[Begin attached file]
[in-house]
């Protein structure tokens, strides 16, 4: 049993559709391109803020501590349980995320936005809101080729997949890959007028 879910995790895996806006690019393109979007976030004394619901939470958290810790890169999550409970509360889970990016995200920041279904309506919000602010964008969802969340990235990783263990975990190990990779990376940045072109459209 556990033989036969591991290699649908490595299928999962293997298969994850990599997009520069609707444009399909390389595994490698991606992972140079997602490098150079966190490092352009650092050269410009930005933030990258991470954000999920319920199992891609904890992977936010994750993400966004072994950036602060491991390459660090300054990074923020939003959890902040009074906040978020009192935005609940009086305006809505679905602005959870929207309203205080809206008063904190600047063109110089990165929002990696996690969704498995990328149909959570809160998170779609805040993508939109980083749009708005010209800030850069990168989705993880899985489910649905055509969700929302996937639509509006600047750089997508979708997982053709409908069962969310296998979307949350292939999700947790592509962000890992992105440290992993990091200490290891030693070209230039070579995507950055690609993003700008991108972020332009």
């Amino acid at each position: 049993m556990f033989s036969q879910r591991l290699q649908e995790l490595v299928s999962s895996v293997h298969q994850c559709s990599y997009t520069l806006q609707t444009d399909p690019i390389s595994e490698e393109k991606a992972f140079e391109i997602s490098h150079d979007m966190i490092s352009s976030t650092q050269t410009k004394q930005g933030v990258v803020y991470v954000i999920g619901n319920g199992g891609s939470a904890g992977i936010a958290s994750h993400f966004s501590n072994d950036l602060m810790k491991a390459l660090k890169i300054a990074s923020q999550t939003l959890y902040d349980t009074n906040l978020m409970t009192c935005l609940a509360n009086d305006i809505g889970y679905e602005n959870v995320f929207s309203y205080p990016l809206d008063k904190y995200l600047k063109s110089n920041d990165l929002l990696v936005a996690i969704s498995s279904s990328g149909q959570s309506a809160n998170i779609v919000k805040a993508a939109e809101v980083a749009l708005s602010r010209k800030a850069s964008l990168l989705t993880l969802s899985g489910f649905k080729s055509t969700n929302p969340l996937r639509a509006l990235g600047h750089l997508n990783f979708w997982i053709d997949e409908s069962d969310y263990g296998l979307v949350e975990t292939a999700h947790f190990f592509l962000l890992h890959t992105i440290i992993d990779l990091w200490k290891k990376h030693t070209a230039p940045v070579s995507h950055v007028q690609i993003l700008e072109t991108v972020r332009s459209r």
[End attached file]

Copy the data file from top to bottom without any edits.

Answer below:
[in-house]
């Protein structure tokens, strides 16, 4: 049993559709391109803020501590349980995320936005809101080729997949890959007028 879910995790895996806006690019393109979007976030004394619901939470958290810790890169999550409970509360889970990016995200920041279904309506919000602010964008969802969340990235990783263990975990190990990779990376940045072109459209 556990033989036969591991290699649908490595299928999962293997298969994850990599997009520069609707444009399909390389595994490698991606992972140079997602490098150079966190490092352009650092050269410009930005933030990258991470954000999920319920199992891609904890992977936010994750993400966004072994950036602060491991390459660090300054990074923020939003959890902040009074906040978020009192935005609940009086305006809505679905602005959870929207309203205080809206008063904190600047063109110089990165929002990696996690969704498995990328149909959570809160998170779609805040993508939109980083749009708005010209800030850069990168989705993880899985489910649905055509969700929302996937639509509006600047750089997508979708997982053709409908069962969310296998979307949350292939999700947790592509962000890992992105440290992993990091200490290891030693070209230039070579995507950055690609993003700008991108972020332009």
């Amino acid at each position: 049993m556990f033989s036969q879910r591991l290699q649908e995790l490595v299928s999962s895996v293997h298969q994850c559709s990599y997009t520069l806006q609707t444009d399909p690019i390389s595994e490698e393109k991606a992972f140079e391109i997602s490098h150079d979007m966190i490092s352009s976030t650092q050269t410009k004394q930005g933030v990258v803020y991470v954000i999920g619901n319920g199992g891609s939470a904890g992977i936010a958290s994750h993400f966004s501590n072994d950036l602060m810790k491991a390459l660090k890169i300054a990074s923020q999550t939003l959890y902040d349980t009074n906040l978020m409970t009192c935005l609940a509360n009086d305006i809505g889970y679905e602005n959870v995320f929207s309203y205080p990016l809206d008063k904190y995200l600047k063109s110089n920041d990165l929002l990696v936005a996690i969704s498995s279904s990328g149909q959570s309506a809160n998170i779609v919000k805040a993508a939109e809101v980083a749009l708005s602010r010209k800030a850069s964008l990168l989705t993880l969802s899985g489910f649905k080729s055509t969700n929302p969340l996937r639509a509006l990235g600047h750089l997508n990783f979708w997982i053709d997949e409908s069962d969310y263990g296998l979307v949350e975990t292939a999700h947790f190990f592509l962000l890992h890959t992105i440290i992993d990779l990091w200490k290891k990376h030693t070209a230039p940045v070579s995507h950055v007028q690609i993003l700008e072109t991108v972020r332009s459209r």